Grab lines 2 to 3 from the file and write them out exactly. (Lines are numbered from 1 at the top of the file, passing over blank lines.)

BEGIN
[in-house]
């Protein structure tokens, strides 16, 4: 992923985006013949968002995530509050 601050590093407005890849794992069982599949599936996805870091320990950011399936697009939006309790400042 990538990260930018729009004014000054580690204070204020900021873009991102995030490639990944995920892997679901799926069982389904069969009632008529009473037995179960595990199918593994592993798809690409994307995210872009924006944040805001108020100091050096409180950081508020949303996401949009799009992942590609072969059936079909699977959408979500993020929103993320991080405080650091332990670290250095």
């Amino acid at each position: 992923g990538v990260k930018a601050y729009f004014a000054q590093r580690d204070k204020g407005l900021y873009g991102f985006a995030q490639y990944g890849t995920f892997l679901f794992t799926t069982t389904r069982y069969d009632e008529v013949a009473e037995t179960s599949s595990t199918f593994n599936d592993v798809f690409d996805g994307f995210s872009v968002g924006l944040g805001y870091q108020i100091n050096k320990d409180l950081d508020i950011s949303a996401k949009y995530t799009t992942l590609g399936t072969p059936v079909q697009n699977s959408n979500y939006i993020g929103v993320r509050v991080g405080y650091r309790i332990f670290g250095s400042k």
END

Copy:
């Protein structure tokens, strides 16, 4: 992923985006013949968002995530509050 601050590093407005890849794992069982599949599936996805870091320990950011399936697009939006309790400042 990538990260930018729009004014000054580690204070204020900021873009991102995030490639990944995920892997679901799926069982389904069969009632008529009473037995179960595990199918593994592993798809690409994307995210872009924006944040805001108020100091050096409180950081508020949303996401949009799009992942590609072969059936079909699977959408979500993020929103993320991080405080650091332990670290250095």
């Amino acid at each position: 992923g990538v990260k930018a601050y729009f004014a000054q590093r580690d204070k204020g407005l900021y873009g991102f985006a995030q490639y990944g890849t995920f892997l679901f794992t799926t069982t389904r069982y069969d009632e008529v013949a009473e037995t179960s599949s595990t199918f593994n599936d592993v798809f690409d996805g994307f995210s872009v968002g924006l944040g805001y870091q108020i100091n050096k320990d409180l950081d508020i950011s949303a996401k949009y995530t799009t992942l590609g399936t072969p059936v079909q697009n699977s959408n979500y939006i993020g929103v993320r509050v991080g405080y650091r309790i332990f670290g250095s400042k």